That initiative in particular was established to look at securing permission for 24-hour opening and to secure permission for a runway extension, both of which were successful through that business forum and through the very welcome support of the wider business community. Right now, a top priority of the Business Development Forum is ensuring good connectivity with Scandinavia, with 700 daily seats between Aberdeen and Norway. We’re working with tour operators, tour guides, attraction managements, exhibition centres and hotels to actually put packages together where people can fly in and make use of the connectivity and use these other facilities, while enjoying whiskey trails, castle trails, or golf. We have 72 golf courses in the vicinity, a Victorian heritage trail, and an authentic visitor experience of the real castles, and that’s what we want people to experience. Developments like the Donald Trump golf resort will be a huge boon for the tourism industry. As much as we have a significant oil industry left and a supply chain for subsea technology, we cannot be complacent and focus on just one industry; we want to make sure our economy is diverse and can sustain itself going beyond the oil and gas years, wherever and whenever that may be. Clearly, tourism is one of those key elements. And it’s not just about Mr Trump’s development; a Jack Nicklaus-designed golf course and others in Aberdeen will supplement the 72 that already exist. This provides a diversification in terms of facilities and quality of life in this part of the world, which helps the industry attract and retain people to live here and create a base for themselves and their families.

You mentioned the airport’s commitment to CSR. Would you detail some specifics for our readers?

Aberdeen Airport’s departure lounge was opened two years ago by Scotland’s First Minister and is effectively an 800 sq.m extension of our building – and its completely carbon neutral. Our energy usage within the extended building is less than what it was previously, before the extension, thanks – for example – to the energy-saving lighting we introduced. The lighting actually changes depending on exterior ambient light levels. Other additions including a more modern HVAC system have resulted in a 15% reduction in CO2 usage over the last five years. The airport looks very seriously at usage of gas and electricity in terms of our carbon footprint. We’re also adjacent to one of the world’s finest salmon rivers – the River Dee – and we have a £6 million water treatment plant in place. All the deicing fluids coming off our airfield actually go through the treatment plant, resulting in clean water going back into the natural water courses. Significant investment in technology and maintaining systems has ensured Aberdeen Airport preserves the quality and quantity of the water leaving this site.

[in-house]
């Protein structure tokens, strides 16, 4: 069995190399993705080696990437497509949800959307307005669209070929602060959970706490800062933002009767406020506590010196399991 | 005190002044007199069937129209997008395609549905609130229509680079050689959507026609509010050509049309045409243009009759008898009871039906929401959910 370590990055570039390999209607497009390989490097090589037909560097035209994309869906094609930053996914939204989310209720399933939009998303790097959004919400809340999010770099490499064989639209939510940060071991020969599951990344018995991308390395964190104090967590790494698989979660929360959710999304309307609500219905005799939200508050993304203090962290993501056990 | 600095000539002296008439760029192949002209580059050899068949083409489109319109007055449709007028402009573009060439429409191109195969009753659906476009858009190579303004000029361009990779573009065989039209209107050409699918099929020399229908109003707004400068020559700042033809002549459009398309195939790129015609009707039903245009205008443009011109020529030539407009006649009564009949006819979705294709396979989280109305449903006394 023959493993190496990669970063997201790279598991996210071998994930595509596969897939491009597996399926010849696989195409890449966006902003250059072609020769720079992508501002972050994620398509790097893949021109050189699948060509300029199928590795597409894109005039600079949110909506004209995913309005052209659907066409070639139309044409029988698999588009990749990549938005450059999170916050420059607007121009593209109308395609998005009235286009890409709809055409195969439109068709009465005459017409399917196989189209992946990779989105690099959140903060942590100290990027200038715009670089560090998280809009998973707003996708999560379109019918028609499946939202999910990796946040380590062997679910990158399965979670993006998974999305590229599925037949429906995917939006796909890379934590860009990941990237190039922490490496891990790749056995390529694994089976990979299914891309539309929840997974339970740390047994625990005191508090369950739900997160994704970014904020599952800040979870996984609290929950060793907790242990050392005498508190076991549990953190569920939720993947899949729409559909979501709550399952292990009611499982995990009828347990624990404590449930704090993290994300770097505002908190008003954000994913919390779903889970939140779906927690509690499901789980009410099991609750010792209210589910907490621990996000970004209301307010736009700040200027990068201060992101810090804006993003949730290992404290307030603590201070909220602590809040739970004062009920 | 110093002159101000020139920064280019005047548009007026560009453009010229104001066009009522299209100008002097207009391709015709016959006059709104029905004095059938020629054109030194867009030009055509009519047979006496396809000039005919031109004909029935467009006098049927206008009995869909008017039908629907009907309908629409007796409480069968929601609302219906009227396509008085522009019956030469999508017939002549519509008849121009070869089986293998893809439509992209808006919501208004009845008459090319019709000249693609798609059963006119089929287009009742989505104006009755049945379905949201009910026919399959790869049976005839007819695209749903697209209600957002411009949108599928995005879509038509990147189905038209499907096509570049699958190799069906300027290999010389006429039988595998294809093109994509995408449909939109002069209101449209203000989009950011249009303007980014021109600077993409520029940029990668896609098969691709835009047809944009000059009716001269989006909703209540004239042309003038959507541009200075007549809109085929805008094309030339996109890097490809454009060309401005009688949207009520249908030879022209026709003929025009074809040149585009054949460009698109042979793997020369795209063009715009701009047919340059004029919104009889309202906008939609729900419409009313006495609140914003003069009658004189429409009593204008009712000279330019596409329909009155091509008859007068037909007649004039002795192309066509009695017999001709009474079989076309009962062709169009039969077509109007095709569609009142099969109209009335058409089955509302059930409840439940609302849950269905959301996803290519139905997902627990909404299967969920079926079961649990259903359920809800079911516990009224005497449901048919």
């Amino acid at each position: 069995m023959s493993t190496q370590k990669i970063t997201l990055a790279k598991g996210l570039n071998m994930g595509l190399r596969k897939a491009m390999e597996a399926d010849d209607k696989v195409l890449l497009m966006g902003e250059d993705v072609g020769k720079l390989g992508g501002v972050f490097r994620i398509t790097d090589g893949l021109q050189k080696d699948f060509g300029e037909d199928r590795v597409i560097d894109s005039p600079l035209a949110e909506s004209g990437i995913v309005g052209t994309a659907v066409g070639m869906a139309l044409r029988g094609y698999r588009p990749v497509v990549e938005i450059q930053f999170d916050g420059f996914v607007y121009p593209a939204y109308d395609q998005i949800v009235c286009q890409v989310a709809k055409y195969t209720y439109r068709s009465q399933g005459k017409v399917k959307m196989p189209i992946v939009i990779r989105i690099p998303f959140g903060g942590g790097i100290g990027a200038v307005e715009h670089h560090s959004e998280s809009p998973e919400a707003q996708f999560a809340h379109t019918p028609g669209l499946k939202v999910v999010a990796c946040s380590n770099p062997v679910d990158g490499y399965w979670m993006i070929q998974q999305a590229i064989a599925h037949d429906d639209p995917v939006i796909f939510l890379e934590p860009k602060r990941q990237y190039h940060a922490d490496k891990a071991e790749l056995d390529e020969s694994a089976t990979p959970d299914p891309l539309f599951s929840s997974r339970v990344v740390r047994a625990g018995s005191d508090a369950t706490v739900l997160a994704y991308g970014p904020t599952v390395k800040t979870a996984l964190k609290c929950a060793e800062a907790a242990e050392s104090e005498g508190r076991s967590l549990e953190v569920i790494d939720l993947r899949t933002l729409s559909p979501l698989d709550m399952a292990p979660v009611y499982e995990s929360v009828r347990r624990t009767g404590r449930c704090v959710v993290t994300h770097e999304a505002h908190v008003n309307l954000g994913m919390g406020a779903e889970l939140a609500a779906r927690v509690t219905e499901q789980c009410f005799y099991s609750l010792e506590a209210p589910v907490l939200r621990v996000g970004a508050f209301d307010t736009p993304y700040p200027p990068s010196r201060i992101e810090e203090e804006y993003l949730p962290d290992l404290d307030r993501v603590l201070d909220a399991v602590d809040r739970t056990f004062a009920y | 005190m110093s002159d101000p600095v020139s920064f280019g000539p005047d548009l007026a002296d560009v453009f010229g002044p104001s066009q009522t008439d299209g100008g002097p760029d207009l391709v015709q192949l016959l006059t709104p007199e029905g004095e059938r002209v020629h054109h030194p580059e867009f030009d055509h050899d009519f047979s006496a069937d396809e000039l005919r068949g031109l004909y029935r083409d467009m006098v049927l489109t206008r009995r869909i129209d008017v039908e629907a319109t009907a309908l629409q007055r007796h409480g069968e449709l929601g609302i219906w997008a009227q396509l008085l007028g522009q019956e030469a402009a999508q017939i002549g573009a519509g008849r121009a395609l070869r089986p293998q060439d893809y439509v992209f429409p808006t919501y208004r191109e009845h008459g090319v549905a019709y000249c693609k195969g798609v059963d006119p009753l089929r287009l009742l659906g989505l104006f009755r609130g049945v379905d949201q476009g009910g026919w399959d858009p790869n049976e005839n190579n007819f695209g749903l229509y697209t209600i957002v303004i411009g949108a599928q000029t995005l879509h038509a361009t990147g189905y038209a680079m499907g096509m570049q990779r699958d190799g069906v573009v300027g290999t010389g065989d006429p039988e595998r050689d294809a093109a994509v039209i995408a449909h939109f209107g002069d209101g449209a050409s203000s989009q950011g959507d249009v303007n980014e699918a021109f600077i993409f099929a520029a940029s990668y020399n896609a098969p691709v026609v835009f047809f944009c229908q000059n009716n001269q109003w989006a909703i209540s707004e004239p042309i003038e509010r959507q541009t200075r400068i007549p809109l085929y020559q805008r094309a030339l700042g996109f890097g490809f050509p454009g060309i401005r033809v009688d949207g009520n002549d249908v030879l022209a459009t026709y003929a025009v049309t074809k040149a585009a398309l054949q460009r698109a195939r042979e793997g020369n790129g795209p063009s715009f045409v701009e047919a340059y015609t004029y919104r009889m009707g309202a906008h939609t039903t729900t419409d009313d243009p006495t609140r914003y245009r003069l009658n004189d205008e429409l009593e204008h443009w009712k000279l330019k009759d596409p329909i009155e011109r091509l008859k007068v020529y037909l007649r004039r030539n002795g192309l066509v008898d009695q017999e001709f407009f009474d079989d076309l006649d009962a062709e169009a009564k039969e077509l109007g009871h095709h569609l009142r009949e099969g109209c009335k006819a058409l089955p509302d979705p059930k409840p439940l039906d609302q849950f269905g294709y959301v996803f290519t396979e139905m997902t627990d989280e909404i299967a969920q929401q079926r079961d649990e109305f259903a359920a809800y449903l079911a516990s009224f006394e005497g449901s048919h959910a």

Recycling is another key aspect of the business, focusing on targets of recycling 30% of our waste and that’s always increasing. Surface access for transport and its promotion is another issue, and the airport is a founding member of the Dyce Transport Management Organisation which is made up of a number of companies in and around the area, looking at ways to make transport and infrastructure more sustainable, promoting car-sharing, supporting a bus shuttle link between the airport and the local train station and lobbying for more frequent trains at commuter times to encourage people to come off the road and use public transport to get to and from the airport.
Aberdeen Airport also works with a number of charities, including the homeless charity, the Foyer which has seen as build a garden for homeless people in a community to the north of Aberdeen. This year the airport’s charity committee has provided more than £12,000 to local groups, clubs and organisations, including buying a horse for a local special needs community. The airport also participates in an ‘Outreach’ program in association with the National Trust for Scotland, where staff help local schoolchildren in terms of developing their interviewing, presentation, and communication skills. We work very closely with the community and a lot of our staff works directly with local charities, to support and supplement their efforts, across a very broad spectrum.